Some thirty years ago, writes Peter Dale, the Rye Winchelsea and District Memorial Hospital in East Sussex was threatened with closure. Today, it is an example of what can be achieved by a combination of professional collaboration, community involvement and a willingness to “join the dots” between services.
When the hospital was facing closure, there was strong opposition from the community with celebrities including Paul McCartney and Spike Milligan adding their support. In response to this, the responsible health authority and the social services department agreed to work with community representatives to develop a multi-disciplinary resource centre for older people on the hospital site.
Wind forwards 30 years and today this development incorporates: a nineteen-bed inpatient facility; outpatient clinics; a community well-being centre; a fifty-five-bed sheltered housing scheme; a GP surgery; and a planned care home.
The site is managed and administered on behalf of the local community by the Board and Trustees of Rye, Winchelsea and District Memorial Hospital charity which has been responsible for realising the initial vision. Volunteers work alongside professional staff in the hospital and the well-being centre, covering reception, administrative duties, as ward helpers and working in the café.
A significant proportion of the funding for the development was donated by the local community, including a matching donation from a prominent community member. The work of the charity continues to be supported by donations. Clinical services are provided by the local health trust which leases its facilities from the charity.
The hospital, which is carbon neutral (all its energy comes from renewable sources) offers a range of outpatient clinics, including: various screening programmes; speech and language therapy; physiotherapy; podiatry; audiology; community midwifery; falls prevention; and diatetics. The inpatient unit provides intermediate care for older people who may need support following discharge from an acute setting. People from the local community may also be referred by their GP if they need help to ensure they can continue to live independently.
The well-being centre includes a café – open from 9 am to 5 pm Mondays to Fridays – serving refreshments, snacks and hot meals. There are three rooms for activities such as arts and crafts and table tennis; this space can be opened up for larger events. In addition, there are consulting and treatment rooms as well as meetings rooms. In an average week up to 300 older people from the local community use the facilities in the well-being centre. In addition, Rye and District Day Centre operates on the site two days a week providing social interaction to older people in Rye and the surrounding villages.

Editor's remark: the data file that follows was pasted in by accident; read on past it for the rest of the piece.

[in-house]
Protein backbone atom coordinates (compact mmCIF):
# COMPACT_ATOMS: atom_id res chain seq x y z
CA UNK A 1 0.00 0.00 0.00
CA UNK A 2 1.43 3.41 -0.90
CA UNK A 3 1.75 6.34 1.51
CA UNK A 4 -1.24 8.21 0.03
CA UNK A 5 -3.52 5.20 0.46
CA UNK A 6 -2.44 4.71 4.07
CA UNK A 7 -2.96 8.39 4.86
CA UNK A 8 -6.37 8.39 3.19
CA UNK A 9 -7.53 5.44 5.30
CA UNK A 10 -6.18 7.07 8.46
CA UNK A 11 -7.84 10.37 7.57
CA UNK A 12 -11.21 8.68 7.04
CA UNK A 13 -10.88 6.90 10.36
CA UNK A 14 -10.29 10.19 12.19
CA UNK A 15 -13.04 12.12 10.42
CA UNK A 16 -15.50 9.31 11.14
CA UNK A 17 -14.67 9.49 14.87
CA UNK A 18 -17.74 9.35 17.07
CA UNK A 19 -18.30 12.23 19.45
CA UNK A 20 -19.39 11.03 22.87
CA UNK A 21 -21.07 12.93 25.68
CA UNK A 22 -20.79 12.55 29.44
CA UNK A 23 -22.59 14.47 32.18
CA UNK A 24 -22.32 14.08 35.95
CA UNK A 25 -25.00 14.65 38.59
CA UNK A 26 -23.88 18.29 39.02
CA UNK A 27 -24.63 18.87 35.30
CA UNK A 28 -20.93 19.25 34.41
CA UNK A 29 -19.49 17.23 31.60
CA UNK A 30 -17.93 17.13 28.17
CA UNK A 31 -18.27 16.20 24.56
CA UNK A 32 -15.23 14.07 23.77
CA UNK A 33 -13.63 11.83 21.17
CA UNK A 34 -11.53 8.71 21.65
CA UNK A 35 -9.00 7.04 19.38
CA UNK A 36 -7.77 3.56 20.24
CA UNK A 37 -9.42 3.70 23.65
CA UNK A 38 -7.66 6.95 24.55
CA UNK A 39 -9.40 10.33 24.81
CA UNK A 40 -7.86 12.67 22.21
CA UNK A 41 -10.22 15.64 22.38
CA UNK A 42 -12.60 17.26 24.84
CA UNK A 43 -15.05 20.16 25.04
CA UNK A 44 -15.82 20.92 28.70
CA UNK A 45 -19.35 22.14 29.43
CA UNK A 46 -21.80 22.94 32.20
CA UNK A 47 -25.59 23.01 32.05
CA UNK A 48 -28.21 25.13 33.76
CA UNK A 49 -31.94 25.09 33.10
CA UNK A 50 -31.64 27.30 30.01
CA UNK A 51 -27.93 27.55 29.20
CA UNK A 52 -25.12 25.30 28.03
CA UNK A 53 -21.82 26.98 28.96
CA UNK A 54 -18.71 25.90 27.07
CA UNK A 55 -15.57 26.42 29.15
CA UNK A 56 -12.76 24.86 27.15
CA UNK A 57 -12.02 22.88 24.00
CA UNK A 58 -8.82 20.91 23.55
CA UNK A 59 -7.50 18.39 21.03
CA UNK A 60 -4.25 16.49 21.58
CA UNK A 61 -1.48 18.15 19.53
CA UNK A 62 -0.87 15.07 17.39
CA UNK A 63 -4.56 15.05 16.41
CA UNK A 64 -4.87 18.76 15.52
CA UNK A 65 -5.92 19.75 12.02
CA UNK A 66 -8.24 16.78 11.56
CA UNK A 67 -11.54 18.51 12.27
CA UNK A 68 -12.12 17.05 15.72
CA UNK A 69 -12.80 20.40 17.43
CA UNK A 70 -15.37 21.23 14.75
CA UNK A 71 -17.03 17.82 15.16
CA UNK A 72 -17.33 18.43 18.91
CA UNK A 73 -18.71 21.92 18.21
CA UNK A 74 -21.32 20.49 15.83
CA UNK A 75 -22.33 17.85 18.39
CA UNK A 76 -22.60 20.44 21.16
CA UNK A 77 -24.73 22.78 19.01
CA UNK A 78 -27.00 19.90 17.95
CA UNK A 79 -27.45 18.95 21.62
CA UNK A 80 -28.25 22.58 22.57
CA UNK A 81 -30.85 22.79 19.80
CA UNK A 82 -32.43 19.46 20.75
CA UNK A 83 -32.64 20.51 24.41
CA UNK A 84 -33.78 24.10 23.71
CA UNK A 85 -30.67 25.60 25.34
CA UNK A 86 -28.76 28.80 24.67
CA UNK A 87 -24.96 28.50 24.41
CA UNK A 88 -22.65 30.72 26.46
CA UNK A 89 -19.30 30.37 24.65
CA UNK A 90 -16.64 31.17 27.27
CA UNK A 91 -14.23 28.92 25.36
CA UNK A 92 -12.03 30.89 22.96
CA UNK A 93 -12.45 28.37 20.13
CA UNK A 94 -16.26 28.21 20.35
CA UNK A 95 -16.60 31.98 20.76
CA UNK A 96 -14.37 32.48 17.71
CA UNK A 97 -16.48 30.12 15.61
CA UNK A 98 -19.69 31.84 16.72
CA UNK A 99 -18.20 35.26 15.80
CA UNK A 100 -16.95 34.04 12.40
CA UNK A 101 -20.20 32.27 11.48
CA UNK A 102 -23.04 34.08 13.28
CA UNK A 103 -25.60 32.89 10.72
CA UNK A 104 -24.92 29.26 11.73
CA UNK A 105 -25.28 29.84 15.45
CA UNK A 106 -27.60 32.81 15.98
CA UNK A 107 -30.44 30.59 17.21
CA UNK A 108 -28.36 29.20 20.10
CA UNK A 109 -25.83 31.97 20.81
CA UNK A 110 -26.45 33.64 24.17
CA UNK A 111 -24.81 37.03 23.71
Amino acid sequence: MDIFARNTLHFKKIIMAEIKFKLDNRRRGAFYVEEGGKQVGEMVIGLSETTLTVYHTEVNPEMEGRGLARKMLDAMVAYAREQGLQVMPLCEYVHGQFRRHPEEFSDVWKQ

This development represents a model for ensuring that many of the resources and services needed by older people are closely connected. In this way their needs run a much lower risk of being compartmentalised.
Working closely together on a single site, all those involved in supporting older people stand a much better chance of joining the dots.
Historical footnote: How Paul, Linda and Spike helped in the hospital’s survival
The hospital has a history of community involvement. It has been taken to the hearts of generations of local residents who have fought valiantly over the years to keep it on this site. In the late 1980s, the resourcefulness of local residents was shown, when the hospital was forced to close its doors.
This was a step too far and a local campaign was launched to save the hospital. Newspaper cuttings available to view at both the hospital and at the Rye Museum show the struggle that took place. This resulted in the local population, particularly in the towns of Rye and Winchelsea, along with local residents Sir Paul and Linda McCartney and Spike Milligan, raising enough money to rebuild the hospital. Many of our supporters and patients remember the struggle well and continue to support the hospital to this day.